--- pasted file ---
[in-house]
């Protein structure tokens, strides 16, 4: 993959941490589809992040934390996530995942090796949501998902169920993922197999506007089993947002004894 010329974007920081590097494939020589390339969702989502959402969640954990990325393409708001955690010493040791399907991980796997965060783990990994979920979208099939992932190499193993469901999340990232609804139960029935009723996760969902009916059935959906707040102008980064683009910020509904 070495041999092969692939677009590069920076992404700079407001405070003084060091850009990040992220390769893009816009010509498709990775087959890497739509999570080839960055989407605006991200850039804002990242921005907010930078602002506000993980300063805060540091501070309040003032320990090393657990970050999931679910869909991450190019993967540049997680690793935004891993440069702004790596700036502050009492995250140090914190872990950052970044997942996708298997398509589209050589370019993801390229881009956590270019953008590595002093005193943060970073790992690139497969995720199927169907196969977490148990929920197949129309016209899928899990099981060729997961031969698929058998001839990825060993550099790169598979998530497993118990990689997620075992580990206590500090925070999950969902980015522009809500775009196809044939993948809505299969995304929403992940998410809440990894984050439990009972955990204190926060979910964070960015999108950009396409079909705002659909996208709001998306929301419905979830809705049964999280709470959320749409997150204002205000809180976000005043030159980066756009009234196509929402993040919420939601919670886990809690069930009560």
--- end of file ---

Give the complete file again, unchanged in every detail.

[in-house]
């Protein structure tokens, strides 16, 4: 993959941490589809992040934390996530995942090796949501998902169920993922197999506007089993947002004894 010329974007920081590097494939020589390339969702989502959402969640954990990325393409708001955690010493040791399907991980796997965060783990990994979920979208099939992932190499193993469901999340990232609804139960029935009723996760969902009916059935959906707040102008980064683009910020509904 070495041999092969692939677009590069920076992404700079407001405070003084060091850009990040992220390769893009816009010509498709990775087959890497739509999570080839960055989407605006991200850039804002990242921005907010930078602002506000993980300063805060540091501070309040003032320990090393657990970050999931679910869909991450190019993967540049997680690793935004891993440069702004790596700036502050009492995250140090914190872990950052970044997942996708298997398509589209050589370019993801390229881009956590270019953008590595002093005193943060970073790992690139497969995720199927169907196969977490148990929920197949129309016209899928899990099981060729997961031969698929058998001839990825060993550099790169598979998530497993118990990689997620075992580990206590500090925070999950969902980015522009809500775009196809044939993948809505299969995304929403992940998410809440990894984050439990009972955990204190926060979910964070960015999108950009396409079909705002659909996208709001998306929301419905979830809705049964999280709470959320749409997150204002205000809180976000005043030159980066756009009234196509929402993040919420939601919670886990809690069930009560």